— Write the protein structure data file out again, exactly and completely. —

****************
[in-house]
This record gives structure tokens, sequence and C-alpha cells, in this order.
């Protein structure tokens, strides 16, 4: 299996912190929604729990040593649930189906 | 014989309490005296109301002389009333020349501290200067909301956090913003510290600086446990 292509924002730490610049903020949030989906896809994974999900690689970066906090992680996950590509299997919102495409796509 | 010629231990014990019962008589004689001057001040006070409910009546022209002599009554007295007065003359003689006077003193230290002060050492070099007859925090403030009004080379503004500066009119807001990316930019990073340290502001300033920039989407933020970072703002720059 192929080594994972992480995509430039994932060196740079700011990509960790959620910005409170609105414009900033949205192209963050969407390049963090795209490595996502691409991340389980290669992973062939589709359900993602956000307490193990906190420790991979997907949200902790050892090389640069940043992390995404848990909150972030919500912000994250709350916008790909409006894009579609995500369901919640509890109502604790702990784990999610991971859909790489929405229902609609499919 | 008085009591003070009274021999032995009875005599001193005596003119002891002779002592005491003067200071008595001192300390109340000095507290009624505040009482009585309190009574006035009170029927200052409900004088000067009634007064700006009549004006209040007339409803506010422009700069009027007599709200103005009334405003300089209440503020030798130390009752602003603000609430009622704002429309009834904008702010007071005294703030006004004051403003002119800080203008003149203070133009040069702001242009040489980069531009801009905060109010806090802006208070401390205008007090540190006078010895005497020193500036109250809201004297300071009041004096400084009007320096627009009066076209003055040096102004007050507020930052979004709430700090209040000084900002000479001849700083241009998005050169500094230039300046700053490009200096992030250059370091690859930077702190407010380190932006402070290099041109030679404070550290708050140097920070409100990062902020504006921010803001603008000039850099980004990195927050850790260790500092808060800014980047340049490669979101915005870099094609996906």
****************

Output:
[in-house]
This record gives structure tokens, sequence and C-alpha cells, in this order.
């Protein structure tokens, strides 16, 4: 299996912190929604729990040593649930189906 | 014989309490005296109301002389009333020349501290200067909301956090913003510290600086446990 292509924002730490610049903020949030989906896809994974999900690689970066906090992680996950590509299997919102495409796509 | 010629231990014990019962008589004689001057001040006070409910009546022209002599009554007295007065003359003689006077003193230290002060050492070099007859925090403030009004080379503004500066009119807001990316930019990073340290502001300033920039989407933020970072703002720059 192929080594994972992480995509430039994932060196740079700011990509960790959620910005409170609105414009900033949205192209963050969407390049963090795209490595996502691409991340389980290669992973062939589709359900993602956000307490193990906190420790991979997907949200902790050892090389640069940043992390995404848990909150972030919500912000994250709350916008790909409006894009579609995500369901919640509890109502604790702990784990999610991971859909790489929405229902609609499919 | 008085009591003070009274021999032995009875005599001193005596003119002891002779002592005491003067200071008595001192300390109340000095507290009624505040009482009585309190009574006035009170029927200052409900004088000067009634007064700006009549004006209040007339409803506010422009700069009027007599709200103005009334405003300089209440503020030798130390009752602003603000609430009622704002429309009834904008702010007071005294703030006004004051403003002119800080203008003149203070133009040069702001242009040489980069531009801009905060109010806090802006208070401390205008007090540190006078010895005497020193500036109250809201004297300071009041004096400084009007320096627009009066076209003055040096102004007050507020930052979004709430700090209040000084900002000479001849700083241009998005050169500094230039300046700053490009200096992030250059370091690859930077702190407010380190932006402070290099041109030679404070550290708050140097920070409100990062902020504006921010803001603008000039850099980004990195927050850790260790500092808060800014980047340049490669979101915005870099094609996906």